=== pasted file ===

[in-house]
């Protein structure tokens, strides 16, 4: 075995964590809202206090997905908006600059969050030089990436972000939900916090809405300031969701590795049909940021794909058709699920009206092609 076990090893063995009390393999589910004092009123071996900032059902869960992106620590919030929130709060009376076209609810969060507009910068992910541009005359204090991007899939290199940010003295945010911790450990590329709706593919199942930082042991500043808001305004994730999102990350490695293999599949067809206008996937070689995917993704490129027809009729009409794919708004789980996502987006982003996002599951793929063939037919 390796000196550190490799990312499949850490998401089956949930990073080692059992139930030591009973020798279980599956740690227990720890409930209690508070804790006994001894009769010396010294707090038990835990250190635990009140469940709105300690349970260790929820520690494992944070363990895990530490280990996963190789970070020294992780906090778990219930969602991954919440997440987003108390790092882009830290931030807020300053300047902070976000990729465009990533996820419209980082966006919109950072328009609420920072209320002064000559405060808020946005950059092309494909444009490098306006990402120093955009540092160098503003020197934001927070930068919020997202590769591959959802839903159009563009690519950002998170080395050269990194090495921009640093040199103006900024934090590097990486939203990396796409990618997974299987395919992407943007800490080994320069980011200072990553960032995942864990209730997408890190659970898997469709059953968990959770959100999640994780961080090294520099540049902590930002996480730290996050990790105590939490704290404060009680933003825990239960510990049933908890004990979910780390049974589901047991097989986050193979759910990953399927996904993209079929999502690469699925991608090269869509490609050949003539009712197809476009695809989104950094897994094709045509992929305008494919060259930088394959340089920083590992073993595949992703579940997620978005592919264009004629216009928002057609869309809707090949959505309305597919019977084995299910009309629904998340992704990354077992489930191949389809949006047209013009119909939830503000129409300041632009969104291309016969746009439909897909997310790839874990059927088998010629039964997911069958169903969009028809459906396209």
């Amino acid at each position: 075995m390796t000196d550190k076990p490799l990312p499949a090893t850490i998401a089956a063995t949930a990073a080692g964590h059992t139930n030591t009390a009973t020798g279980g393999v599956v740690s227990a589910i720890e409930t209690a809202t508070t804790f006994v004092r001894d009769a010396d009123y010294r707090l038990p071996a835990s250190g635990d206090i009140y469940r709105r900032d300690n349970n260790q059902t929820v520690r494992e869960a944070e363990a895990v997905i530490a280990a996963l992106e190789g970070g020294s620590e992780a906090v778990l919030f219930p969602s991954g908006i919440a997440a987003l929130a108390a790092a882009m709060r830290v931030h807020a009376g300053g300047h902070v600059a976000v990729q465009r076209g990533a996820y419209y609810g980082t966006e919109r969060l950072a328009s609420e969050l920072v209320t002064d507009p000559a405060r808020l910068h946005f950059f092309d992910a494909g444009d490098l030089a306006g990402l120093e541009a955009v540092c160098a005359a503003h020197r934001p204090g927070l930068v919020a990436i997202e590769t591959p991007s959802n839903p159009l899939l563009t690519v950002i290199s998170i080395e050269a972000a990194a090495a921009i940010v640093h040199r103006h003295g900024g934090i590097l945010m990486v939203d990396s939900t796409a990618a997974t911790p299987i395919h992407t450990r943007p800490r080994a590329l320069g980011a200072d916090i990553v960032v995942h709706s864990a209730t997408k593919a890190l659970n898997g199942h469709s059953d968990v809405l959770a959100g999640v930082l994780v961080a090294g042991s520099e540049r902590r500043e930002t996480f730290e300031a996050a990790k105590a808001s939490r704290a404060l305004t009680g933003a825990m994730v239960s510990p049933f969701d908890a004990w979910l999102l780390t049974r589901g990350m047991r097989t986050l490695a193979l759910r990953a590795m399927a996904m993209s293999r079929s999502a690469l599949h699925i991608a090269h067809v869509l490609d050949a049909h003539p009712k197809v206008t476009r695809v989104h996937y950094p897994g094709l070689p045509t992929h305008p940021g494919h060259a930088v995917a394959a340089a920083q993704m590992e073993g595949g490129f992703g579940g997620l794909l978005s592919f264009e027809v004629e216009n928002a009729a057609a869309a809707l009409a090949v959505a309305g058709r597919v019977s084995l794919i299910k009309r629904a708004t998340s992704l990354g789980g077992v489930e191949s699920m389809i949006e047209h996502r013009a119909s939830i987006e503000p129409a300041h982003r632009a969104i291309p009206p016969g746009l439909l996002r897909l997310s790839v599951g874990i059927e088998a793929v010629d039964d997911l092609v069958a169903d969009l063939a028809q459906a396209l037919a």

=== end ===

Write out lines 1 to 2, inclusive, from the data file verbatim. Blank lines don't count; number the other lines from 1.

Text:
[in-house]
């Protein structure tokens, strides 16, 4: 075995964590809202206090997905908006600059969050030089990436972000939900916090809405300031969701590795049909940021794909058709699920009206092609 076990090893063995009390393999589910004092009123071996900032059902869960992106620590919030929130709060009376076209609810969060507009910068992910541009005359204090991007899939290199940010003295945010911790450990590329709706593919199942930082042991500043808001305004994730999102990350490695293999599949067809206008996937070689995917993704490129027809009729009409794919708004789980996502987006982003996002599951793929063939037919 390796000196550190490799990312499949850490998401089956949930990073080692059992139930030591009973020798279980599956740690227990720890409930209690508070804790006994001894009769010396010294707090038990835990250190635990009140469940709105300690349970260790929820520690494992944070363990895990530490280990996963190789970070020294992780906090778990219930969602991954919440997440987003108390790092882009830290931030807020300053300047902070976000990729465009990533996820419209980082966006919109950072328009609420920072209320002064000559405060808020946005950059092309494909444009490098306006990402120093955009540092160098503003020197934001927070930068919020997202590769591959959802839903159009563009690519950002998170080395050269990194090495921009640093040199103006900024934090590097990486939203990396796409990618997974299987395919992407943007800490080994320069980011200072990553960032995942864990209730997408890190659970898997469709059953968990959770959100999640994780961080090294520099540049902590930002996480730290996050990790105590939490704290404060009680933003825990239960510990049933908890004990979910780390049974589901047991097989986050193979759910990953399927996904993209079929999502690469699925991608090269869509490609050949003539009712197809476009695809989104950094897994094709045509992929305008494919060259930088394959340089920083590992073993595949992703579940997620978005592919264009004629216009928002057609869309809707090949959505309305597919019977084995299910009309629904998340992704990354077992489930191949389809949006047209013009119909939830503000129409300041632009969104291309016969746009439909897909997310790839874990059927088998010629039964997911069958169903969009028809459906396209």